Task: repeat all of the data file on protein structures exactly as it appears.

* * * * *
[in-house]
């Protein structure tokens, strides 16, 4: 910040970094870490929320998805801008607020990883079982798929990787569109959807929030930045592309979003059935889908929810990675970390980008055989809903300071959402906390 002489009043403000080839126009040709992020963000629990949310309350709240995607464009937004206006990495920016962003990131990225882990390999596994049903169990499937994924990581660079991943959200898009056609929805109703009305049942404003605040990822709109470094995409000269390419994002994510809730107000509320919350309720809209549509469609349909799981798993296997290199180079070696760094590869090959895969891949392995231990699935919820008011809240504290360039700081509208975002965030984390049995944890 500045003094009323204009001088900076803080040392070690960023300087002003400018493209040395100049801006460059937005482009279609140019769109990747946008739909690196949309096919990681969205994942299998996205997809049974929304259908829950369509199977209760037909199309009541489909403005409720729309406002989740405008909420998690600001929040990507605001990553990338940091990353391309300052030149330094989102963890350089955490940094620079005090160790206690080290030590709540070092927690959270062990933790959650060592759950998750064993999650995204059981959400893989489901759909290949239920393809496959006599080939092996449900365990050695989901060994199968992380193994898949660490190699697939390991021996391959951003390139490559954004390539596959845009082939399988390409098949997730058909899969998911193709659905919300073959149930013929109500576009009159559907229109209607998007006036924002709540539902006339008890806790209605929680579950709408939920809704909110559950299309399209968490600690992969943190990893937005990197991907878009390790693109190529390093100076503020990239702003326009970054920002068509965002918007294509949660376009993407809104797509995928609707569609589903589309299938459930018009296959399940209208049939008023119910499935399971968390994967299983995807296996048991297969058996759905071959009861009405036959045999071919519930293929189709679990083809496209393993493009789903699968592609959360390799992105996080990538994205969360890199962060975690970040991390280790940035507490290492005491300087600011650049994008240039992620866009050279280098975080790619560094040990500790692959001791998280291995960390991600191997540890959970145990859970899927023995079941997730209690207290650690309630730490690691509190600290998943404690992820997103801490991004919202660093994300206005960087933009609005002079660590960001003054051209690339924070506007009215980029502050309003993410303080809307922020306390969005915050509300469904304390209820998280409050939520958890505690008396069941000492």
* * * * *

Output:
[in-house]
């Protein structure tokens, strides 16, 4: 910040970094870490929320998805801008607020990883079982798929990787569109959807929030930045592309979003059935889908929810990675970390980008055989809903300071959402906390 002489009043403000080839126009040709992020963000629990949310309350709240995607464009937004206006990495920016962003990131990225882990390999596994049903169990499937994924990581660079991943959200898009056609929805109703009305049942404003605040990822709109470094995409000269390419994002994510809730107000509320919350309720809209549509469609349909799981798993296997290199180079070696760094590869090959895969891949392995231990699935919820008011809240504290360039700081509208975002965030984390049995944890 500045003094009323204009001088900076803080040392070690960023300087002003400018493209040395100049801006460059937005482009279609140019769109990747946008739909690196949309096919990681969205994942299998996205997809049974929304259908829950369509199977209760037909199309009541489909403005409720729309406002989740405008909420998690600001929040990507605001990553990338940091990353391309300052030149330094989102963890350089955490940094620079005090160790206690080290030590709540070092927690959270062990933790959650060592759950998750064993999650995204059981959400893989489901759909290949239920393809496959006599080939092996449900365990050695989901060994199968992380193994898949660490190699697939390991021996391959951003390139490559954004390539596959845009082939399988390409098949997730058909899969998911193709659905919300073959149930013929109500576009009159559907229109209607998007006036924002709540539902006339008890806790209605929680579950709408939920809704909110559950299309399209968490600690992969943190990893937005990197991907878009390790693109190529390093100076503020990239702003326009970054920002068509965002918007294509949660376009993407809104797509995928609707569609589903589309299938459930018009296959399940209208049939008023119910499935399971968390994967299983995807296996048991297969058996759905071959009861009405036959045999071919519930293929189709679990083809496209393993493009789903699968592609959360390799992105996080990538994205969360890199962060975690970040991390280790940035507490290492005491300087600011650049994008240039992620866009050279280098975080790619560094040990500790692959001791998280291995960390991600191997540890959970145990859970899927023995079941997730209690207290650690309630730490690691509190600290998943404690992820997103801490991004919202660093994300206005960087933009609005002079660590960001003054051209690339924070506007009215980029502050309003993410303080809307922020306390969005915050509300469904304390209820998280409050939520958890505690008396069941000492």